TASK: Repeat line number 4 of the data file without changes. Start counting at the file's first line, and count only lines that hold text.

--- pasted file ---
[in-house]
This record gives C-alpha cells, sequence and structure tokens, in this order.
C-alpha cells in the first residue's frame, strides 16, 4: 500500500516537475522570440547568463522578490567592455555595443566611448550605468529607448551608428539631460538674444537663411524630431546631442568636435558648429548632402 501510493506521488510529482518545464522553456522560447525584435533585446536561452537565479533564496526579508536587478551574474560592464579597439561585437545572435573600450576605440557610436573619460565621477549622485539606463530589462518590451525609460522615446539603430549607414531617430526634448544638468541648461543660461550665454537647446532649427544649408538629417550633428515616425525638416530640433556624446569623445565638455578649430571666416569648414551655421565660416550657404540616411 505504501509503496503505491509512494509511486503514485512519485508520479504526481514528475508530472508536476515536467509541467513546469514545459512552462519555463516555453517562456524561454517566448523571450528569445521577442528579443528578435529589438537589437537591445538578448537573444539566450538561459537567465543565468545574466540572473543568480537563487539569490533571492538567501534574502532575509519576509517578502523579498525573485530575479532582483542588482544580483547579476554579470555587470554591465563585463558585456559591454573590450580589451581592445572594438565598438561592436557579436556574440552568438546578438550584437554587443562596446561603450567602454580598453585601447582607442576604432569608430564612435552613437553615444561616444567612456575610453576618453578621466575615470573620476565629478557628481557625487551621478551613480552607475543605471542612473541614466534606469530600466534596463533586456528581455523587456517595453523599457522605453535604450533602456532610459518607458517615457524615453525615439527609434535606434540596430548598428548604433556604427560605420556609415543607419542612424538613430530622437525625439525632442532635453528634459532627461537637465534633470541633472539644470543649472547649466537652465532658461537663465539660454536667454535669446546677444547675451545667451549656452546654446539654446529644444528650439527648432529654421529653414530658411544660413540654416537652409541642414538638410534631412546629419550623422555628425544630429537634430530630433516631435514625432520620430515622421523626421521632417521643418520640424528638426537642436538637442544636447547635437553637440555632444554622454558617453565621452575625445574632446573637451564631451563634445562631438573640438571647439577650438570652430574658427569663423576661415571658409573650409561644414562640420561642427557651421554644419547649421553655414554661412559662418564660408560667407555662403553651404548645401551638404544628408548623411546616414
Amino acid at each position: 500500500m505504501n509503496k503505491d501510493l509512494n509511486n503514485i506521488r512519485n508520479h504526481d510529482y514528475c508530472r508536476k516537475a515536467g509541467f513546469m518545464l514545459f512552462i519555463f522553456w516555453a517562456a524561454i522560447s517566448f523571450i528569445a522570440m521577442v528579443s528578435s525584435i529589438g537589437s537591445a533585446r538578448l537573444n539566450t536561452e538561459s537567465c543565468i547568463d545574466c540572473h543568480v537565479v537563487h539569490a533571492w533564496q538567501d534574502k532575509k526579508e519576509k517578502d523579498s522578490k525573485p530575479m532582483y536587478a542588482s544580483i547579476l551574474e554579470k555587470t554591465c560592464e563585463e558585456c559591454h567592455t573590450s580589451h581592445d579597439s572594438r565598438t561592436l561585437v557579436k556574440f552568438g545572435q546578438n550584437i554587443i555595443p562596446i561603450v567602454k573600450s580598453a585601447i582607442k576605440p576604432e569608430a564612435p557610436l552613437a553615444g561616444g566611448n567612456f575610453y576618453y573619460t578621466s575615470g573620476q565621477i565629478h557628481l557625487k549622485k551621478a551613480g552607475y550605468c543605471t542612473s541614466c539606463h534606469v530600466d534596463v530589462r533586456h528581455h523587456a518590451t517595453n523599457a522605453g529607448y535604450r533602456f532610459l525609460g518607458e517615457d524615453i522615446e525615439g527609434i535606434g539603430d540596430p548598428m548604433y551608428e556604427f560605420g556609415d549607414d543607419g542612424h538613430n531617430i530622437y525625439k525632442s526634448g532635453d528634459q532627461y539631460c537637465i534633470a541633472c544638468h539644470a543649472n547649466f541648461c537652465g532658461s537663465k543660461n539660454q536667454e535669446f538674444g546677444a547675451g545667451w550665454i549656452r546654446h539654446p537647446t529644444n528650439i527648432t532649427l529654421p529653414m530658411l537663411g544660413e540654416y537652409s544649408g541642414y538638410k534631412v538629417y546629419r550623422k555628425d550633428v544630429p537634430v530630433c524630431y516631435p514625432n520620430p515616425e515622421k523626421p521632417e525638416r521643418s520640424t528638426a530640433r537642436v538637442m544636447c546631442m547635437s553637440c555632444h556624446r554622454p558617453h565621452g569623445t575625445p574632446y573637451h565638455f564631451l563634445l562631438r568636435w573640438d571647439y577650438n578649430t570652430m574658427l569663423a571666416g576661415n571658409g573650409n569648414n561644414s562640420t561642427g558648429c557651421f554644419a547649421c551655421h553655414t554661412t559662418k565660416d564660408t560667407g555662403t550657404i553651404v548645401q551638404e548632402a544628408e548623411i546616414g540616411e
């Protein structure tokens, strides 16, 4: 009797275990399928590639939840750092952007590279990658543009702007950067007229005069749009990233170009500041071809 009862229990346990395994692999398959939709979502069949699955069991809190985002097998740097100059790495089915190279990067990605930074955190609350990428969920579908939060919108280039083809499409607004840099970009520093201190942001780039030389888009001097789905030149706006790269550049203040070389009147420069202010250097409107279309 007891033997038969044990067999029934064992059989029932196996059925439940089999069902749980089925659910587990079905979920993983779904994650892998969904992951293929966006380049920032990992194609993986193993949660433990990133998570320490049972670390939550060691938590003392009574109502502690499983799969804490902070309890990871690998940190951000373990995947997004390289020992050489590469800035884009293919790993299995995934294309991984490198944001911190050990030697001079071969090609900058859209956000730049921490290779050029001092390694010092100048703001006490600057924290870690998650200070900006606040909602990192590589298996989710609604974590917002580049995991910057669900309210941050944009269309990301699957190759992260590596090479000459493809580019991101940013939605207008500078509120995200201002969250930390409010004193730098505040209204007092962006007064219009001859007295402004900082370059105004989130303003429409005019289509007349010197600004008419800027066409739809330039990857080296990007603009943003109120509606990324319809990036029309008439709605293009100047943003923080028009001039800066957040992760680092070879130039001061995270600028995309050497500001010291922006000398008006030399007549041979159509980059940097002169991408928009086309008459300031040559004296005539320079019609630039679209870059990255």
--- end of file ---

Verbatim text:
Amino acid at each position: 500500500m505504501n509503496k503505491d501510493l509512494n509511486n503514485i506521488r512519485n508520479h504526481d510529482y514528475c508530472r508536476k516537475a515536467g509541467f513546469m518545464l514545459f512552462i519555463f522553456w516555453a517562456a524561454i522560447s517566448f523571450i528569445a522570440m521577442v528579443s528578435s525584435i529589438g537589437s537591445a533585446r538578448l537573444n539566450t536561452e538561459s537567465c543565468i547568463d545574466c540572473h543568480v537565479v537563487h539569490a533571492w533564496q538567501d534574502k532575509k526579508e519576509k517578502d523579498s522578490k525573485p530575479m532582483y536587478a542588482s544580483i547579476l551574474e554579470k555587470t554591465c560592464e563585463e558585456c559591454h567592455t573590450s580589451h581592445d579597439s572594438r565598438t561592436l561585437v557579436k556574440f552568438g545572435q546578438n550584437i554587443i555595443p562596446i561603450v567602454k573600450s580598453a585601447i582607442k576605440p576604432e569608430a564612435p557610436l552613437a553615444g561616444g566611448n567612456f575610453y576618453y573619460t578621466s575615470g573620476q565621477i565629478h557628481l557625487k549622485k551621478a551613480g552607475y550605468c543605471t542612473s541614466c539606463h534606469v530600466d534596463v530589462r533586456h528581455h523587456a518590451t517595453n523599457a522605453g529607448y535604450r533602456f532610459l525609460g518607458e517615457d524615453i522615446e525615439g527609434i535606434g539603430d540596430p548598428m548604433y551608428e556604427f560605420g556609415d549607414d543607419g542612424h538613430n531617430i530622437y525625439k525632442s526634448g532635453d528634459q532627461y539631460c537637465i534633470a541633472c544638468h539644470a543649472n547649466f541648461c537652465g532658461s537663465k543660461n539660454q536667454e535669446f538674444g546677444a547675451g545667451w550665454i549656452r546654446h539654446p537647446t529644444n528650439i527648432t532649427l529654421p529653414m530658411l537663411g544660413e540654416y537652409s544649408g541642414y538638410k534631412v538629417y546629419r550623422k555628425d550633428v544630429p537634430v530630433c524630431y516631435p514625432n520620430p515616425e515622421k523626421p521632417e525638416r521643418s520640424t528638426a530640433r537642436v538637442m544636447c546631442m547635437s553637440c555632444h556624446r554622454p558617453h565621452g569623445t575625445p574632446y573637451h565638455f564631451l563634445l562631438r568636435w573640438d571647439y577650438n578649430t570652430m574658427l569663423a571666416g576661415n571658409g573650409n569648414n561644414s562640420t561642427g558648429c557651421f554644419a547649421c551655421h553655414t554661412t559662418k565660416d564660408t560667407g555662403t550657404i553651404v548645401q551638404e548632402a544628408e548623411i546616414g540616411e